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Diving in Kiribati

Diving in Kiribati

Quick facts

  • Kiribati is far away and hard to get to but, on the upside, its untouristed.
  • Many of the atolls are inhabited; most of them are very low-lying and at risk from rising sea levels.
  • Yellow fever vaccination certificate is required from travellers over 1 year of age coming from infected areas.

When to go

Rain and temperature

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Water temperature

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USD 1,930Per trip
USD 2,468Per trip
USD 2,650Per trip

What to see

Kiribati but English is the official language
Australian $
GMT +12
Tropical marine, hot and humid moderated by trade winds
Natural hazards:
Typhoons can occur at any time but usually between November and March. Occasional tornadoes.
Diving season:
Year round
Water temperature:
28C/82F (year round)
Air temperature:
28C/82F (year round)


For better readability of the table, pass into the landscape mode.

Most likely sightingsPossible sightings


Kiribati is an island in the Pacific Ocean. It comprises 32 atolls and one raised coral island, straddling the equator.

Recent history is very apparent on some islands of Kiribati. The islands’ role in World War 11 is evident in the battle of Tarawa, during which thousands of American & Japanese lives were lost. The islet of Betio, where the battle took place, offers a wealth of war history.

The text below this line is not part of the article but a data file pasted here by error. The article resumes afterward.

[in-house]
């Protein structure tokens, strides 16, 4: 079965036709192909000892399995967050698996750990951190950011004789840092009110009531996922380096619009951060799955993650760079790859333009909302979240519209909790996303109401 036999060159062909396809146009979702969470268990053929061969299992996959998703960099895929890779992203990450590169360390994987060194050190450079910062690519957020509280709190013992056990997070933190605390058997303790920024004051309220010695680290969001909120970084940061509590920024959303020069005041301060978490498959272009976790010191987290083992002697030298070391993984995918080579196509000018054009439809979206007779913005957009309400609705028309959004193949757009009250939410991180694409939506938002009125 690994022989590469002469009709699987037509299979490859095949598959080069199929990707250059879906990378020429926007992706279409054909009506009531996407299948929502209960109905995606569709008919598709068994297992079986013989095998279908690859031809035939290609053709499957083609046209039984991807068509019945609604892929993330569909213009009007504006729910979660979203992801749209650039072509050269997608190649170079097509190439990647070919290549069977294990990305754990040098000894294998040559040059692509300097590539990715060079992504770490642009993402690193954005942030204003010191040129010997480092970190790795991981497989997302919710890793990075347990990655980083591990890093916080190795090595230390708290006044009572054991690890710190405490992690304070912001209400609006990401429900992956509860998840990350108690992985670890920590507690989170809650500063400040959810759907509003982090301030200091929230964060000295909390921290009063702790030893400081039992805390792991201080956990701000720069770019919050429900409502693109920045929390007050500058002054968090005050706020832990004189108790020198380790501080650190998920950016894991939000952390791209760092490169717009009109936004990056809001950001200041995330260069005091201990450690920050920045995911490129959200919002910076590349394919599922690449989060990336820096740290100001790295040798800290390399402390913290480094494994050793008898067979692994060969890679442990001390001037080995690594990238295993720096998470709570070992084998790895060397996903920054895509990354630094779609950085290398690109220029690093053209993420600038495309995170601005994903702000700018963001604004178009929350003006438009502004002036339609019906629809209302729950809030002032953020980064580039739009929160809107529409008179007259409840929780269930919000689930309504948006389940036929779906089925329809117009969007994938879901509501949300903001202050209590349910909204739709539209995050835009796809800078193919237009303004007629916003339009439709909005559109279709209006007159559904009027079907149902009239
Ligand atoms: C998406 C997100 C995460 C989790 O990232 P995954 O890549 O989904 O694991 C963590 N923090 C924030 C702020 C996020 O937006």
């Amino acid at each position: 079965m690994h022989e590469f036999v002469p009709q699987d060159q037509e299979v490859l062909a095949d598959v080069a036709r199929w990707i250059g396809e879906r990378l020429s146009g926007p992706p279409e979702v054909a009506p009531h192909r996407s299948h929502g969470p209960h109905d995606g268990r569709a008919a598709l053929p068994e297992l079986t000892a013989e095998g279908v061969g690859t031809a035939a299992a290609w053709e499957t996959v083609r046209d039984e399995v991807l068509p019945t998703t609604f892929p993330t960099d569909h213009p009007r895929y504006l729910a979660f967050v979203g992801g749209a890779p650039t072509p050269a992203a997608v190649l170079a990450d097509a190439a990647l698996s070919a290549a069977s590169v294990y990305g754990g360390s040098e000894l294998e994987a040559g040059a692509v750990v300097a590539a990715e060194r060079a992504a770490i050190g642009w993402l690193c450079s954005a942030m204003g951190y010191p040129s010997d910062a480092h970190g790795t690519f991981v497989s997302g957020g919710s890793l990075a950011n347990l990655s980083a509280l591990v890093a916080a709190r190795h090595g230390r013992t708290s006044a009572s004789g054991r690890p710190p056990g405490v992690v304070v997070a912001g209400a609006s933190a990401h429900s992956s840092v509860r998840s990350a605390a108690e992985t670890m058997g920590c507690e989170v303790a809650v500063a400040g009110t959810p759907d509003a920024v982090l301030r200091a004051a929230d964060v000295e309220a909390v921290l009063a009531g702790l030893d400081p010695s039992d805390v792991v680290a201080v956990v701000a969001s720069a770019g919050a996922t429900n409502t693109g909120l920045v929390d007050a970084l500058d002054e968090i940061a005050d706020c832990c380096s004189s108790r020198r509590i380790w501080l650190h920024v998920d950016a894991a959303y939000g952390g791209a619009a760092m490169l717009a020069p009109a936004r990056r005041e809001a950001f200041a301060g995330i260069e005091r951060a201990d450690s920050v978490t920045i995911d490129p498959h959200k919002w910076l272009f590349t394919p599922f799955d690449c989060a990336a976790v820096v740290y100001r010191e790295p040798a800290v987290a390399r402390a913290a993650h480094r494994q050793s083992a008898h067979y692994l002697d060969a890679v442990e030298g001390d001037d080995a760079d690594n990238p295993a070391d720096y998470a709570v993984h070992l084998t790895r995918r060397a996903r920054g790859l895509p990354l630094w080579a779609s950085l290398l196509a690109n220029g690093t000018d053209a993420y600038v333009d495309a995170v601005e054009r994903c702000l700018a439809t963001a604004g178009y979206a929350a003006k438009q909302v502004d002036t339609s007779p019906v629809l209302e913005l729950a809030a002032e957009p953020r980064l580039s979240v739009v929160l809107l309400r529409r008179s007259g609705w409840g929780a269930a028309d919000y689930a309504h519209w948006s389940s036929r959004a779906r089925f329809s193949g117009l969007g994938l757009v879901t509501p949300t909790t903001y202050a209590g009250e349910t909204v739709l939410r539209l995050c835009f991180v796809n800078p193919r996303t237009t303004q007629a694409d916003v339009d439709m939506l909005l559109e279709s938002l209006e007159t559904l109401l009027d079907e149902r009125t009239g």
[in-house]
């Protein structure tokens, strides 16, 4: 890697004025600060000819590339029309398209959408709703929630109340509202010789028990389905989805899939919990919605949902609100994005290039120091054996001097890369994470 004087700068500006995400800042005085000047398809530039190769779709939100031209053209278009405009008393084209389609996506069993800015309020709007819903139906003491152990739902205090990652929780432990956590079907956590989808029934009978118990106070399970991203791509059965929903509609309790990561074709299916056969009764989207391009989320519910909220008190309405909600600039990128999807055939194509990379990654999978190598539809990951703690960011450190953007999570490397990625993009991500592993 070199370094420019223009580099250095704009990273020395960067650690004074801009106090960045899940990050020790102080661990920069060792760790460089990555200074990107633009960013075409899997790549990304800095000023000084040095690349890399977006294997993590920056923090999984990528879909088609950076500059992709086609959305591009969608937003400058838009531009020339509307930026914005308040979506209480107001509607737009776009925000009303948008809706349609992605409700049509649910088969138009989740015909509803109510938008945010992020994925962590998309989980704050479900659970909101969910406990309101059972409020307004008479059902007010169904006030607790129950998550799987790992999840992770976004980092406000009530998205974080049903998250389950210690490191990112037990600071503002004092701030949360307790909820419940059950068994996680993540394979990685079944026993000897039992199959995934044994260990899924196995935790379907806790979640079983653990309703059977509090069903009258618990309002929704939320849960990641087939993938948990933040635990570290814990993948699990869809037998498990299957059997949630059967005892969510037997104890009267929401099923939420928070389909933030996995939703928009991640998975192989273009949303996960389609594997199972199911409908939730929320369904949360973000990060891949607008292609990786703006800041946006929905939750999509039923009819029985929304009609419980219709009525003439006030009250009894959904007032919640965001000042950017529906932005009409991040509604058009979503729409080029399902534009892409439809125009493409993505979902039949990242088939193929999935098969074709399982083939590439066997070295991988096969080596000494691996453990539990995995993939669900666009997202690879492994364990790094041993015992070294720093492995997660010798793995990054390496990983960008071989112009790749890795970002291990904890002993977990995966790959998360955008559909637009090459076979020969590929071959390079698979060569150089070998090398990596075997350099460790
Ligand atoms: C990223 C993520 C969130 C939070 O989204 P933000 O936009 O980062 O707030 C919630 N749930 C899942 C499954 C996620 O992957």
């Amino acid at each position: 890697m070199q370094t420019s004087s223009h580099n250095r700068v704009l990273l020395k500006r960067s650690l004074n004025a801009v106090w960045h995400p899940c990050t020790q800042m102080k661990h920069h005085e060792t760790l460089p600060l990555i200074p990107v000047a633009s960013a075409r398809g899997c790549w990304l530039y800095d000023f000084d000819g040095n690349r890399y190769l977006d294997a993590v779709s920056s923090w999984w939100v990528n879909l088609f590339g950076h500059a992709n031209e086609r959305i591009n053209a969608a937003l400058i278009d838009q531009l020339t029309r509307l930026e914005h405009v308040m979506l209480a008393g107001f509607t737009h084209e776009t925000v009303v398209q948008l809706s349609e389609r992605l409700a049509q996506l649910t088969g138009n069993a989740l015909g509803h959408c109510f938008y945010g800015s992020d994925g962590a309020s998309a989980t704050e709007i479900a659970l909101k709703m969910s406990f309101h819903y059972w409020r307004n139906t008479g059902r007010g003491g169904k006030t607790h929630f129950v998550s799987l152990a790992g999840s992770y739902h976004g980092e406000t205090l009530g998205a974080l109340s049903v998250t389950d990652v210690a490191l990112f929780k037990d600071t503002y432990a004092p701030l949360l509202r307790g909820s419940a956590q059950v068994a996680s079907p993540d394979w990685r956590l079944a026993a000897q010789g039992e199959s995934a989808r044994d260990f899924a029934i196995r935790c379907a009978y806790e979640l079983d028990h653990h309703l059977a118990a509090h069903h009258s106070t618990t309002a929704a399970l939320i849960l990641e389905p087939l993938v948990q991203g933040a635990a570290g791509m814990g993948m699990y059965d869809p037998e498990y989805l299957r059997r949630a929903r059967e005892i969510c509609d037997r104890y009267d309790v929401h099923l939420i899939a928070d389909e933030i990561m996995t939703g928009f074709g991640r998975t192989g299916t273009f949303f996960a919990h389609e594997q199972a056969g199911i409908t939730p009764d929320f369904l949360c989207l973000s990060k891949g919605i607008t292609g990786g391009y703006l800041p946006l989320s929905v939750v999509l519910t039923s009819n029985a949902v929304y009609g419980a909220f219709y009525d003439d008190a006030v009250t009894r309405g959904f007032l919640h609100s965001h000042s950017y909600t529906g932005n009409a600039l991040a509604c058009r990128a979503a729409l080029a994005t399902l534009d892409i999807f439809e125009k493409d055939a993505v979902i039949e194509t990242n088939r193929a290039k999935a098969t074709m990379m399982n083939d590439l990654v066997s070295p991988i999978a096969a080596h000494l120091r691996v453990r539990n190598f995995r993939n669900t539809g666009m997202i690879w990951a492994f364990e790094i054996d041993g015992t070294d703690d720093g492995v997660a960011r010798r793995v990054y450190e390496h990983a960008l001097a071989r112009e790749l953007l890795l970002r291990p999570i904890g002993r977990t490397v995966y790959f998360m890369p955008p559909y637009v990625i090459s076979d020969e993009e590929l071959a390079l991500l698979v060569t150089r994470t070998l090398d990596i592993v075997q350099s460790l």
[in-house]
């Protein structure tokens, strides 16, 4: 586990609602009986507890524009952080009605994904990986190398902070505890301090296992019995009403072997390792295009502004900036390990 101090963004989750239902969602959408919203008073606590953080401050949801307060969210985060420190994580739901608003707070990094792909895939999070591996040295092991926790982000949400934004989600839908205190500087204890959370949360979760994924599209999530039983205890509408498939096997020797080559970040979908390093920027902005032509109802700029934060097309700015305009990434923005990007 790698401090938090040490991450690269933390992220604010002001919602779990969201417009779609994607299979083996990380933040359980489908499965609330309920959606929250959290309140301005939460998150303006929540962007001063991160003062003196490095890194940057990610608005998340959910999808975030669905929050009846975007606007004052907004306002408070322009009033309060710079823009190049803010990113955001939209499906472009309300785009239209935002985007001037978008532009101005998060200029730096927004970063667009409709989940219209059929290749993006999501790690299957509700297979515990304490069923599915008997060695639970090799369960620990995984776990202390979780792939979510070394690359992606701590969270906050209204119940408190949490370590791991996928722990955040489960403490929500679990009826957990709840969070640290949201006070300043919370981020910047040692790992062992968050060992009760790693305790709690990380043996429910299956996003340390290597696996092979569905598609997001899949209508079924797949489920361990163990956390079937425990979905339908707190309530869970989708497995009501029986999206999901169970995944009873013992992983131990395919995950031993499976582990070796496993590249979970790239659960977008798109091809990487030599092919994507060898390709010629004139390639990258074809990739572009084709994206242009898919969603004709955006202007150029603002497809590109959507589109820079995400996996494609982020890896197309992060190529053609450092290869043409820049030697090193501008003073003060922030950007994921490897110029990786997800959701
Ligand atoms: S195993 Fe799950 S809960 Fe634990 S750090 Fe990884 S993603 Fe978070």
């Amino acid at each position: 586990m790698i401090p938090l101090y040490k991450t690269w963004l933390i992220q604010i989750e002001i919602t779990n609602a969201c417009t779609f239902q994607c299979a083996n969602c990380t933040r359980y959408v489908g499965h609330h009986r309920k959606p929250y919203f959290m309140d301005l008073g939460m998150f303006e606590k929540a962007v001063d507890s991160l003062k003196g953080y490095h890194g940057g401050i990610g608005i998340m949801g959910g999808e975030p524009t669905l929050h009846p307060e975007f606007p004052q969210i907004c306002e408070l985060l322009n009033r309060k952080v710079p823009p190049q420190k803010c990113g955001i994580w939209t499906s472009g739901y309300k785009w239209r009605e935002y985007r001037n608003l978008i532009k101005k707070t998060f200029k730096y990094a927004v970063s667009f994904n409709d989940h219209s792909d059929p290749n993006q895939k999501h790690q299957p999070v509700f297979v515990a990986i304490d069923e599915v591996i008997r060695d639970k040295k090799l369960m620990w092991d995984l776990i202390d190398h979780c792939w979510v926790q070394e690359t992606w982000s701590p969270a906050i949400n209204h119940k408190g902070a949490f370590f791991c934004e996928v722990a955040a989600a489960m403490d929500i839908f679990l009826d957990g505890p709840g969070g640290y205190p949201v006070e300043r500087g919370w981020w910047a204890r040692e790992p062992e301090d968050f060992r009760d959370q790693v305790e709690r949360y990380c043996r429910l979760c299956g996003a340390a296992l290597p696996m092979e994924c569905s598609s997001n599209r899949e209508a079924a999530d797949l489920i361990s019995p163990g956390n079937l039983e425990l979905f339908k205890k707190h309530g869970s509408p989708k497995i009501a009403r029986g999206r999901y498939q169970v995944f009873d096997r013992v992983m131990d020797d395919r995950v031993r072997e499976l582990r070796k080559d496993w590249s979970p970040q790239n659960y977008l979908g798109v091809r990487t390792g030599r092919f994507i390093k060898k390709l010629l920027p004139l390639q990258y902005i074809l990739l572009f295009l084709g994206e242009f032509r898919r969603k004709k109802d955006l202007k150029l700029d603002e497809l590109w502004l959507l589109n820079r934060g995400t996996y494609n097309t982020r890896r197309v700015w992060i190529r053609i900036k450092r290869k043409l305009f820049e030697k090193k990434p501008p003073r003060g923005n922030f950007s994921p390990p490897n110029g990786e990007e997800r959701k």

Krk island is an important historical site, being the first island at which the Union Jack was hoisted in 1892 by Captain Davis. It was also this island where Robert Louis Stevenson lived in 1889.

Except for the isolated Banaba (Ocean Island), all the main islands are in one of three groups:

On Christmas Island, Kiribati’s largest and best known island, you will see the most colourful reef fish swimming around the rainbow-coloured coral. Expect encounters with many varieties of angelfish, butterfly pairs, triggerfish, puffers and parrotfish.

The main atoll, Tarawa, also offers fantastic diving and Kiribati is home to the South Pacific's largest marine reserve.

This is interesting... Kiribati used to lie either side of the International Date Line, but the government unilaterally moved the line eastwards in 1995 to ensure the day was the same in the whole country. This was a clever move as Kiribati marketed itself as the first inhabited place on Earth to greet the new millennium on 1 January 2000. The world's media descended on Caroline Island, renamed Millennium Island, to record the event.

Getting there

  • Christmas Island - the largest coral atoll in the world and has been called 'the last untouched reef in the world.' Diving takes place from shore dives or from traditional outrigger canoes. Visibility is between 30 and 45 metres and the size and number of pelagic life will amaze even the most seasoned diver. Expect to see diverse marine species including Dragon Moray, Flame Angelfish, Manta, and Eagle Rays, Spinner Dolphins, turtles and fabulously coloured corals.
  • Tarawa Atoll - where villagers dive for clams and octopus.
  • Abemama Island - the island on which Robert Lewis Stevenson livedin 1889.
  • Butaritari - the greenest island, where the traditional 'binekua' (calling of the whales) was practised by Kuma villagers.
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